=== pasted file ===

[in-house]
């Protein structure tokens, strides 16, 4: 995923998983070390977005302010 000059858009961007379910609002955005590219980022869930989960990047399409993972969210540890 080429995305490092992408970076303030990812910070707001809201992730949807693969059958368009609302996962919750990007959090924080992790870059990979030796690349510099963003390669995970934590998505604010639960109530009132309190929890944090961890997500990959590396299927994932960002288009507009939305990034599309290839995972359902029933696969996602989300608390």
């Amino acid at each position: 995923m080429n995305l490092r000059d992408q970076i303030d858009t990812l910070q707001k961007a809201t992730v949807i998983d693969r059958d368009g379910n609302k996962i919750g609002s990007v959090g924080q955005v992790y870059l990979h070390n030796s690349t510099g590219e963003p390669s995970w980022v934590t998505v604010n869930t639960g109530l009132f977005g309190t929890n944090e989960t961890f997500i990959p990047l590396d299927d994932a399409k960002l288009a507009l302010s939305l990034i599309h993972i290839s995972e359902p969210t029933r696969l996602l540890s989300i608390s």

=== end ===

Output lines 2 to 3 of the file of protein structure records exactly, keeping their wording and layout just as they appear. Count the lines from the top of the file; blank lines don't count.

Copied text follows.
């Protein structure tokens, strides 16, 4: 995923998983070390977005302010 000059858009961007379910609002955005590219980022869930989960990047399409993972969210540890 080429995305490092992408970076303030990812910070707001809201992730949807693969059958368009609302996962919750990007959090924080992790870059990979030796690349510099963003390669995970934590998505604010639960109530009132309190929890944090961890997500990959590396299927994932960002288009507009939305990034599309290839995972359902029933696969996602989300608390």
């Amino acid at each position: 995923m080429n995305l490092r000059d992408q970076i303030d858009t990812l910070q707001k961007a809201t992730v949807i998983d693969r059958d368009g379910n609302k996962i919750g609002s990007v959090g924080q955005v992790y870059l990979h070390n030796s690349t510099g590219e963003p390669s995970w980022v934590t998505v604010n869930t639960g109530l009132f977005g309190t929890n944090e989960t961890f997500i990959p990047l590396d299927d994932a399409k960002l288009a507009l302010s939305l990034i599309h993972i290839s995972e359902p969210t029933r696969l996602l540890s989300i608390s």